After obtaining institutional approvals from the Ministry of Primary and Secondary Education (C/426/3) and Harare Provincial Educational Office (G/42/1), ethical approval was sought and obtained from the Joint Research Ethics Committee for the University of Zimbabwe College of Health Sciences and Parirenyatwa Group of Hospitals (JREC/254/15) and the Medical Research Council of Zimbabwe (MRCZ/B/961). Further approvals to access the schools were obtained from the respective headmasters of the three participating schools. Content experts had to submit a signed informed consent form indicating willingness to participate.

Pre-testing of the instrument

Pre-testing of the English LBP Questionnaire was conducted at one of the selected schools after obtaining ethical and institutional approvals. Twenty (20) randomly selected Form Three (3) students (mean age=15.5±2.6 years) volunteered to participate in the preliminary study. The students were deliberately omitted in the main study data collection. The primary objectives of the pre-test study were to assess the comprehensibility of the questionnaire and evaluate the feasibility concerns for the main study data collection. The maximum amount of time needed to complete the questionnaires by all the participants was used as a measure of comprehensibility.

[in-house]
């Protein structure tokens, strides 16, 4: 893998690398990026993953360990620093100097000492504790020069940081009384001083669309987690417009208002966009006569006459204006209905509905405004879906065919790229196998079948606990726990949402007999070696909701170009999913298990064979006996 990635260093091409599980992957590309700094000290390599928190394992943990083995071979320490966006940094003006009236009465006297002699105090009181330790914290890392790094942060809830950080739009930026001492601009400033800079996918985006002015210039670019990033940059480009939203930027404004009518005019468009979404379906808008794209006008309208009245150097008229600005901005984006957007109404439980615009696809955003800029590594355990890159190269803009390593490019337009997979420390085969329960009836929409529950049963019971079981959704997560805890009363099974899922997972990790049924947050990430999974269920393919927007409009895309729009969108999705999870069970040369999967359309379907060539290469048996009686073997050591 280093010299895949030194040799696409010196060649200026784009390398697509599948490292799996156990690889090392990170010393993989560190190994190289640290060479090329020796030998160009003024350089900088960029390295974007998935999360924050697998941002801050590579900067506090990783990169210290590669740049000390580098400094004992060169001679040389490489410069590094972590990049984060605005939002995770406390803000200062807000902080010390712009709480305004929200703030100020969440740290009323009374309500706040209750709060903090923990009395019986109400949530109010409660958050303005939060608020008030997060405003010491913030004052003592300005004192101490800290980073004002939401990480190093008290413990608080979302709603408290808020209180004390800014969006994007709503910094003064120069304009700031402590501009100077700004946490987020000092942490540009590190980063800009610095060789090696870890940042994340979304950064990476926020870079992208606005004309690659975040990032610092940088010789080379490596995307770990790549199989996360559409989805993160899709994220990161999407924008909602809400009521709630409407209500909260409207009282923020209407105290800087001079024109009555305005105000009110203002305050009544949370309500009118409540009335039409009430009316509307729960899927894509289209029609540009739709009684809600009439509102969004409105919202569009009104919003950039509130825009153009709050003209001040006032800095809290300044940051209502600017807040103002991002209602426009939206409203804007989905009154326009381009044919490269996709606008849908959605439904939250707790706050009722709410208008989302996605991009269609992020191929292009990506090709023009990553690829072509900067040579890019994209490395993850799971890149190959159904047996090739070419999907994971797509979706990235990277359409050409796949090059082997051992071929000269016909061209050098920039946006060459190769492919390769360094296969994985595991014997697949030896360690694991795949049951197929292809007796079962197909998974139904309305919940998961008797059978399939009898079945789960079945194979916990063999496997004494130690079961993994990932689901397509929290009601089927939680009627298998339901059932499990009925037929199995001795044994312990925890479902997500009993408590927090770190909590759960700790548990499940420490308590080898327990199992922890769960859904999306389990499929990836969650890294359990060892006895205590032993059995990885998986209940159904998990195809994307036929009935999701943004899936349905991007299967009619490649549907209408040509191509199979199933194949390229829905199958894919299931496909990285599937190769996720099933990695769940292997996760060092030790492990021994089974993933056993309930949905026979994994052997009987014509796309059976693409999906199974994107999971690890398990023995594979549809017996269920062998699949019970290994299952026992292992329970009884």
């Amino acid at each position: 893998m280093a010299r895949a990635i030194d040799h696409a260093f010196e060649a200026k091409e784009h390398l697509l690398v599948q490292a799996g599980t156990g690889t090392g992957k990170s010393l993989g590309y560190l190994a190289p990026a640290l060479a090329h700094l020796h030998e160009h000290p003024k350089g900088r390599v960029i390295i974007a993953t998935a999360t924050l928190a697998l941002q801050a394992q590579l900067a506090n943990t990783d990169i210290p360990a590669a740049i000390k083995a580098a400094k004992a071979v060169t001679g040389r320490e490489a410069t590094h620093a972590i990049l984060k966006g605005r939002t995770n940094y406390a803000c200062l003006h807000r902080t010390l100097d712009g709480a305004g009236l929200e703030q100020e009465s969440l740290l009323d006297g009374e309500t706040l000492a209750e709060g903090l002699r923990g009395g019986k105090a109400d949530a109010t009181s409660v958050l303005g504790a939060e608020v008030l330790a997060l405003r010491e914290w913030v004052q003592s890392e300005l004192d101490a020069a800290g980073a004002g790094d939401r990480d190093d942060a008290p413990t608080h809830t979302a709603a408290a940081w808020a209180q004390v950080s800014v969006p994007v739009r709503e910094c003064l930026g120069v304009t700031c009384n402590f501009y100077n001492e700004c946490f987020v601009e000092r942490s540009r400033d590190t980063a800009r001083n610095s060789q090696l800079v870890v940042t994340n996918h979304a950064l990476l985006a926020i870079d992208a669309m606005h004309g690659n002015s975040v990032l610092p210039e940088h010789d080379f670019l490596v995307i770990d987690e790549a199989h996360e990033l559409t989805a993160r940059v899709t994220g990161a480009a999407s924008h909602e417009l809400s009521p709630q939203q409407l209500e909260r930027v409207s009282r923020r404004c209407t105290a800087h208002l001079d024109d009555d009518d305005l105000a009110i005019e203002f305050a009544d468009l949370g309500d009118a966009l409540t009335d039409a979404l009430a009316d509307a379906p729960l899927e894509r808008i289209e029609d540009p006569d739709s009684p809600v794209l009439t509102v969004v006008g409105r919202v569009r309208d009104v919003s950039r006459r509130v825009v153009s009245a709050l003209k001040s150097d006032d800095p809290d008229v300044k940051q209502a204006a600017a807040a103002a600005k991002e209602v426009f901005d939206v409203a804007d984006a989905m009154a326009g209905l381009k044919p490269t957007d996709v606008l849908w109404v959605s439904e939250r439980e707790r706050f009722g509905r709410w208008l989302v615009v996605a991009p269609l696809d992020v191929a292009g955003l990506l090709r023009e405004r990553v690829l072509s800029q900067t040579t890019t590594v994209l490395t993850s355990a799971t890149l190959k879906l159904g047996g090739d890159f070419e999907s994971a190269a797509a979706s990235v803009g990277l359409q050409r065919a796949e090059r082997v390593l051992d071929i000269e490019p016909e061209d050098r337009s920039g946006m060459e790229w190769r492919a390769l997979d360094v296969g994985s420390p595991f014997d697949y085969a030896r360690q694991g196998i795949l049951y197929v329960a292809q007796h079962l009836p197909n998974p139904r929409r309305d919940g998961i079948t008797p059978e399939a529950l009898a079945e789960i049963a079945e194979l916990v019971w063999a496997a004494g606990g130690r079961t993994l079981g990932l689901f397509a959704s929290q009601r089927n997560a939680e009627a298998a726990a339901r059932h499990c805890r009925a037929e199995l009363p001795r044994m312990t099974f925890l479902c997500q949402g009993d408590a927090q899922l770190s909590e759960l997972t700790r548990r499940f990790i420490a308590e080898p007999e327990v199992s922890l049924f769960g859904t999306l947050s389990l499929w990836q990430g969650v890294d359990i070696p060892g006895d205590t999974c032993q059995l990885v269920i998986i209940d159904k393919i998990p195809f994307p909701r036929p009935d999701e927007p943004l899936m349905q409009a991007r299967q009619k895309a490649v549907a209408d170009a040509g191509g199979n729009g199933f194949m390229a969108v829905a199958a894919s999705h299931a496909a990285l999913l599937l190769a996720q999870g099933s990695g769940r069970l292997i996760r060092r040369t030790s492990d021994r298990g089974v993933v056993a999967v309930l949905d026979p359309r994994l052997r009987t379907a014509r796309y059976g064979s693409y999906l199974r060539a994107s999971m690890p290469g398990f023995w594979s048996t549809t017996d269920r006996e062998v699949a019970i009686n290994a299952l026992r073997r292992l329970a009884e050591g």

The procedure for the pre-test involved giving information letters explaining the purpose and the nature of the pre-test study to the respondents first. The researcher (TNC) augmented the information by clear oral explanations. Thereafter, the questionnaires were self-administered in the presence of the class teacher. While completing the questionnaires, respondents were strongly encouraged to ask the researcher questions when clarification was necessary. At the end, respondents were requested to comment whether they understood each question in the questionnaire and the response options provided. Any question, response option, word or phrase that was misunderstood by at least one of the respondents was modified or reworded by the researcher until it was deemed satisfactory by the respective respondent(s).